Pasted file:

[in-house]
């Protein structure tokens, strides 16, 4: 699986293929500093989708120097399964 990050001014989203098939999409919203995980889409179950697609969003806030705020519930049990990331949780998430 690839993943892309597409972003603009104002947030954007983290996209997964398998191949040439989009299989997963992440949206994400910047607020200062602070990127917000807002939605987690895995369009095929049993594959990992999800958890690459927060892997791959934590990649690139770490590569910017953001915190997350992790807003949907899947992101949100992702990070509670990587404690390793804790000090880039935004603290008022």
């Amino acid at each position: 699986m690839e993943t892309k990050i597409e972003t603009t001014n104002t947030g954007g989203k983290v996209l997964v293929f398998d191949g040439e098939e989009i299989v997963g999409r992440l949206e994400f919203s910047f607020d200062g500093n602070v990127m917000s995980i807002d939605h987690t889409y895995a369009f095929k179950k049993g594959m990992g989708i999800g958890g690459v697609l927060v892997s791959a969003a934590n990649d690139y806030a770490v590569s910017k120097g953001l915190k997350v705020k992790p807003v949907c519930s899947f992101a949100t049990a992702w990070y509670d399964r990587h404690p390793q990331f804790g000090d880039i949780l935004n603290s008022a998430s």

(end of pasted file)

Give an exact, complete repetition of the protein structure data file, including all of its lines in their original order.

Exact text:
[in-house]
């Protein structure tokens, strides 16, 4: 699986293929500093989708120097399964 990050001014989203098939999409919203995980889409179950697609969003806030705020519930049990990331949780998430 690839993943892309597409972003603009104002947030954007983290996209997964398998191949040439989009299989997963992440949206994400910047607020200062602070990127917000807002939605987690895995369009095929049993594959990992999800958890690459927060892997791959934590990649690139770490590569910017953001915190997350992790807003949907899947992101949100992702990070509670990587404690390793804790000090880039935004603290008022």
């Amino acid at each position: 699986m690839e993943t892309k990050i597409e972003t603009t001014n104002t947030g954007g989203k983290v996209l997964v293929f398998d191949g040439e098939e989009i299989v997963g999409r992440l949206e994400f919203s910047f607020d200062g500093n602070v990127m917000s995980i807002d939605h987690t889409y895995a369009f095929k179950k049993g594959m990992g989708i999800g958890g690459v697609l927060v892997s791959a969003a934590n990649d690139y806030a770490v590569s910017k120097g953001l915190k997350v705020k992790p807003v949907c519930s899947f992101a949100t049990a992702w990070y509670d399964r990587h404690p390793q990331f804790g000090d880039i949780l935004n603290s008022a998430s």